This project of Popular Education, which Rodríguez puts into practice and defends during his whole life, is a revolutionary invention in the Latin American ninteenth century. Within it there is a new meaning to the position of those teaching, learning, and of what is taught. In relation to those learning, as we have said, the basis is equality as a true fact of reality. This simple fact is carved in a devastating manner within a tradition that wants to remain and blows it away. As for content, Rodríguez’s work does not provide a body of specific ideas and doctrines to be taught or learnt beyond setting relations between work, political life, and knowledge. The only possible exceptions are some remarks in Friendly advices to the School of Latacunga (Rodríguez 1999:) and a comment to the note in page number 10 of Defense of Bolívar (Rodríguez 1999). Finally, the standpoint of the person who teaches is reimagined from two models of teaching: the horn teacher (Rodríguez 1999, p. 233) and the teacher that makes knowledge available to all (Rodríguez 1999, p. 63).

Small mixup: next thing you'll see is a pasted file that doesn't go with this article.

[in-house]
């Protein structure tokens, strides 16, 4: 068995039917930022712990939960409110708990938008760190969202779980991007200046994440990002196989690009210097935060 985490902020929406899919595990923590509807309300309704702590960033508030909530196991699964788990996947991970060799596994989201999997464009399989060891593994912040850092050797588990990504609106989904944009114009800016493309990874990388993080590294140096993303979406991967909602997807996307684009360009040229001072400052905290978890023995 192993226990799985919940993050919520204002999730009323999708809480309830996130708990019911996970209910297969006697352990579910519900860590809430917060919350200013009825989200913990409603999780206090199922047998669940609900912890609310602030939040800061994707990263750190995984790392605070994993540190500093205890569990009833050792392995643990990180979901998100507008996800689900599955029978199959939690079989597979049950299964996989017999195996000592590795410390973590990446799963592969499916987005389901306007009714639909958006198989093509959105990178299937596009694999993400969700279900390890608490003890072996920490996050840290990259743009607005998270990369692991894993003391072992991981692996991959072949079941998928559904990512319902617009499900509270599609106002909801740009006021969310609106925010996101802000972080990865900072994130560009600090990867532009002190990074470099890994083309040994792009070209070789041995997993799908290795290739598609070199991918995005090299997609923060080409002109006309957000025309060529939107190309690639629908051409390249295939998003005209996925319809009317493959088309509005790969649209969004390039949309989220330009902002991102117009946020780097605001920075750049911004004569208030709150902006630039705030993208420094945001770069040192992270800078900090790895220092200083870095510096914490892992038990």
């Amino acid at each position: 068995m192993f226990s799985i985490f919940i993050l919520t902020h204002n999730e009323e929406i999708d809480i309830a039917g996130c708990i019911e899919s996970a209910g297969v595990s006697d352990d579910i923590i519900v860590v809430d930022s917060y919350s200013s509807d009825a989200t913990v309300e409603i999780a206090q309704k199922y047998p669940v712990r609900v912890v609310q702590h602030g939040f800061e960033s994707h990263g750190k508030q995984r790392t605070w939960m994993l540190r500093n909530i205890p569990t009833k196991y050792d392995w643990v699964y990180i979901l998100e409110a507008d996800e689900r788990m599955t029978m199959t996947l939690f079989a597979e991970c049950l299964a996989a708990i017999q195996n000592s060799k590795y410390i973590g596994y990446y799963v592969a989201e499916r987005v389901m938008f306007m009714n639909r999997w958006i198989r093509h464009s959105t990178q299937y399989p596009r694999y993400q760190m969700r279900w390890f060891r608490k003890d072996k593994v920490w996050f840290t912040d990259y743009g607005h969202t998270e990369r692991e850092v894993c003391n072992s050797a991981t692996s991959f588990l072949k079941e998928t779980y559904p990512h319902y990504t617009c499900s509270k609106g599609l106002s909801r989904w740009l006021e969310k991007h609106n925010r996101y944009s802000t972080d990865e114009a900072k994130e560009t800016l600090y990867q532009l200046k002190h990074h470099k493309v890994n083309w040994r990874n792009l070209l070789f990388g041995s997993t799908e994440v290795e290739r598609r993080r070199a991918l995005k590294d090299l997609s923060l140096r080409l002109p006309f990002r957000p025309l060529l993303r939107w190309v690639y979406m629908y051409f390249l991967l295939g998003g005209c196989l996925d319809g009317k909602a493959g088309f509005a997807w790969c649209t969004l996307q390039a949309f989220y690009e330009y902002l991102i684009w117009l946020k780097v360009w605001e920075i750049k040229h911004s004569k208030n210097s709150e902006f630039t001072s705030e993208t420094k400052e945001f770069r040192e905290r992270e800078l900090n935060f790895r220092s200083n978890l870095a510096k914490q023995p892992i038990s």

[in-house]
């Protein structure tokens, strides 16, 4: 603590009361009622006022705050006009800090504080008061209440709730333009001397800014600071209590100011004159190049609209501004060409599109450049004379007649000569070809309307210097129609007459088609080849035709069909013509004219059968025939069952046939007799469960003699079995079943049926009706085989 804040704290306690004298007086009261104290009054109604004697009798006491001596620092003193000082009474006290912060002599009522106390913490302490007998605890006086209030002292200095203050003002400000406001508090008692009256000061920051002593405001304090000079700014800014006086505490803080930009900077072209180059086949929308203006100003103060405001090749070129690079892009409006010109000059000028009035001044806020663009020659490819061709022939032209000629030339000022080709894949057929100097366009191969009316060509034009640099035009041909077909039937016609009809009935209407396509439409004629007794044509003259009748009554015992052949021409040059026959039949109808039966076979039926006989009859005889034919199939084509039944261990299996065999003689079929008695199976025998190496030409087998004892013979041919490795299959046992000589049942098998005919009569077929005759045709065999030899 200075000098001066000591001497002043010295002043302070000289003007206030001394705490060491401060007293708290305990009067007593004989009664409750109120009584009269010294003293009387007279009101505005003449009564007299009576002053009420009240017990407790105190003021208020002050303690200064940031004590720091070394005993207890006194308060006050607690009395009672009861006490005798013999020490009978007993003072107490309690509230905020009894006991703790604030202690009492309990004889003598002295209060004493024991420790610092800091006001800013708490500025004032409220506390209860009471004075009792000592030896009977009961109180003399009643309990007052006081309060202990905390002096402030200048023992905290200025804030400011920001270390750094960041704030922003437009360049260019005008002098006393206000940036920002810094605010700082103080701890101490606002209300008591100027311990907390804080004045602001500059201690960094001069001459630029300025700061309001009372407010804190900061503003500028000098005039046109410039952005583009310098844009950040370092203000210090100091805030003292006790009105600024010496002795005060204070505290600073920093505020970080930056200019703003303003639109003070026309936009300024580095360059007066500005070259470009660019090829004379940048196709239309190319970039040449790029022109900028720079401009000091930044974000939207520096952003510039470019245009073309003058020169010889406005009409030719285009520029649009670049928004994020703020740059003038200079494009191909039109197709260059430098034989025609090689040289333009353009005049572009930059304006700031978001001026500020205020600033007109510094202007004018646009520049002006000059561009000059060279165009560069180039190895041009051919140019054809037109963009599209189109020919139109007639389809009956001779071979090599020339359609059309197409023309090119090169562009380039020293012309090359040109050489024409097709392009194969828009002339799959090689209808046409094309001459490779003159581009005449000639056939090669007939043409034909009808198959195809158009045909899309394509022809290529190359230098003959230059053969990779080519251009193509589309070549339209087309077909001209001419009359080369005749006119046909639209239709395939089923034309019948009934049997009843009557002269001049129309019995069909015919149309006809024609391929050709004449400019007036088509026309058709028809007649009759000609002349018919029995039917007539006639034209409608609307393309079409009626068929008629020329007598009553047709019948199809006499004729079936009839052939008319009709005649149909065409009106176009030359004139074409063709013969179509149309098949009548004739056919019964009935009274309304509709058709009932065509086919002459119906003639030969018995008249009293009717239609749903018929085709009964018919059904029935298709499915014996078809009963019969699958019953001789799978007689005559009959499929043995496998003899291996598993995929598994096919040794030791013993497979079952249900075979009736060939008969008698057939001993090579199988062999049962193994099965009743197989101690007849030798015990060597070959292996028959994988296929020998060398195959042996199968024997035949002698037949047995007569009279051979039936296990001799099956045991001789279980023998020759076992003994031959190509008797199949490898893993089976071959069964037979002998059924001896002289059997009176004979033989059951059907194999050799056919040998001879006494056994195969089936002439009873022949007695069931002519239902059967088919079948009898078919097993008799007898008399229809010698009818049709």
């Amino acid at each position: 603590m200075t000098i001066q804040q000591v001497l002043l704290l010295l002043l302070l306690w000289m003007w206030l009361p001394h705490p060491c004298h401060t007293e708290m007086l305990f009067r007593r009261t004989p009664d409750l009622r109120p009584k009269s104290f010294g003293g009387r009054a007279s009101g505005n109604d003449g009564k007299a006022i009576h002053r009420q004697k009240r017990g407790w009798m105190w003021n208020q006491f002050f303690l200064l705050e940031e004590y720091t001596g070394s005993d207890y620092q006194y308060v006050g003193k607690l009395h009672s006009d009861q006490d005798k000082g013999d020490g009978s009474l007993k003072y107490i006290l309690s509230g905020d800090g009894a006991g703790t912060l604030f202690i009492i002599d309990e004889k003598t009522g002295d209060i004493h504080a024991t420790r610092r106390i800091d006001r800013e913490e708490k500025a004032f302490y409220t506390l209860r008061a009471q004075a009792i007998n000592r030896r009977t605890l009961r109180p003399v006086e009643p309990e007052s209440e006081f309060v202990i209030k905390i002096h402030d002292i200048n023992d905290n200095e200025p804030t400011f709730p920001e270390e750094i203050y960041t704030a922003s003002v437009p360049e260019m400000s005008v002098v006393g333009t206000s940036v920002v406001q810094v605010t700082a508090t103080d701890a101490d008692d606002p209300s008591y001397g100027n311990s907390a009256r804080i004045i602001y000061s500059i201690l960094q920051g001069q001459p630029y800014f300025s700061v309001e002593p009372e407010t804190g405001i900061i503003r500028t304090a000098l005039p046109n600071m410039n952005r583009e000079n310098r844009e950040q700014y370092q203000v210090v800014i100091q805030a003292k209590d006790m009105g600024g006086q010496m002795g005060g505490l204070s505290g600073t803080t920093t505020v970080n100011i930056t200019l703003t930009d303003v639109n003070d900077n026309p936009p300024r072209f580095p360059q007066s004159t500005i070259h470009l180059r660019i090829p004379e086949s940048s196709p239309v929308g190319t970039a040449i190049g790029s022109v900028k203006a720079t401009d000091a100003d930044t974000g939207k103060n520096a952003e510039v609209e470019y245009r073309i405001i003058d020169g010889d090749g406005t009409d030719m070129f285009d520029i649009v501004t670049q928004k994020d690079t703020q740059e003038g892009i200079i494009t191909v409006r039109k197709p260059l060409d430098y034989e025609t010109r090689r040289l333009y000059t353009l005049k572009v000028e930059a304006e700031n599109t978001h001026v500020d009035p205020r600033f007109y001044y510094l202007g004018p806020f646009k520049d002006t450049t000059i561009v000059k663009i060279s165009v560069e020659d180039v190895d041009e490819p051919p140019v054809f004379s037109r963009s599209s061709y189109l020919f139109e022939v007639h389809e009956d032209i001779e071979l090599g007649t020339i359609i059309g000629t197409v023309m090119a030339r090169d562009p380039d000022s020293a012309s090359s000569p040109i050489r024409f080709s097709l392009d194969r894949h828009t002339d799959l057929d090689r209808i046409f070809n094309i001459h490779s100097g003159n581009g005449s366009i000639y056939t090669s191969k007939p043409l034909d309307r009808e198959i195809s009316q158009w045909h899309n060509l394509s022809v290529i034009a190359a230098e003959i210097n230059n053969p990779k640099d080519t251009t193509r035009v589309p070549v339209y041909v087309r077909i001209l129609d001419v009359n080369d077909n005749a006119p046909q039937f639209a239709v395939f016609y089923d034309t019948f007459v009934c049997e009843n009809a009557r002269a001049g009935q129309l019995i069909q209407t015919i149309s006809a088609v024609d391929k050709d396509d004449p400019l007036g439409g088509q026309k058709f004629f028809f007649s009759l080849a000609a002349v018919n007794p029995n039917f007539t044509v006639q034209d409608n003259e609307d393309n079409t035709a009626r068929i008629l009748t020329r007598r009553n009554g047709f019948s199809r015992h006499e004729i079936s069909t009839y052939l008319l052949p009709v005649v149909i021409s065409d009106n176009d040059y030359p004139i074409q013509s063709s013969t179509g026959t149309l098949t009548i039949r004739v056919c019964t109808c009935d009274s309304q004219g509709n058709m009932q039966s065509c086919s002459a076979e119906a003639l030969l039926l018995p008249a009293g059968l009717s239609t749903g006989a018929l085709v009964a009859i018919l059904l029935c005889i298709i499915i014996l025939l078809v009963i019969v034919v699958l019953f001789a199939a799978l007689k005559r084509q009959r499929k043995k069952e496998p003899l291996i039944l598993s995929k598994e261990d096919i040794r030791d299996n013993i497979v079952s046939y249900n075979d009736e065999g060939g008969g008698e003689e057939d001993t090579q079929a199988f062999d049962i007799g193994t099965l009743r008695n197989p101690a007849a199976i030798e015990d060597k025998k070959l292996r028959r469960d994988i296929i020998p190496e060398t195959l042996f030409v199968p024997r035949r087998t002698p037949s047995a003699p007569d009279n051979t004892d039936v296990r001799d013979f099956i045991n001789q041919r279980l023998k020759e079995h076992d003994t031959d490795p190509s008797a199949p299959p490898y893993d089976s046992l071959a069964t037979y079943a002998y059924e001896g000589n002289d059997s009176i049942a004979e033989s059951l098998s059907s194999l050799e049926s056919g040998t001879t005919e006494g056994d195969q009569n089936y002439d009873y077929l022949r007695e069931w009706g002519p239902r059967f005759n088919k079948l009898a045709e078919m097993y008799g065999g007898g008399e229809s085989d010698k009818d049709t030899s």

The horn teacher is the teacher that comes from tradition, concerned with dropping knowledge foreign to the art of living. They are people interested in their own knowledge, with no sensitivity for others’ feeling, thinking, knowing, and living. For this he writes: “as proof that hoarding knowledge alien to the art of living nothing has been made to shape social behavior – observe how many spoiled wise men inhabit the land of sciences” (Rodríguez 1999, p. 104). They are individualistic wise men that can do little for thinking, creating, and developing a school that teaches how to live as the popular school intends.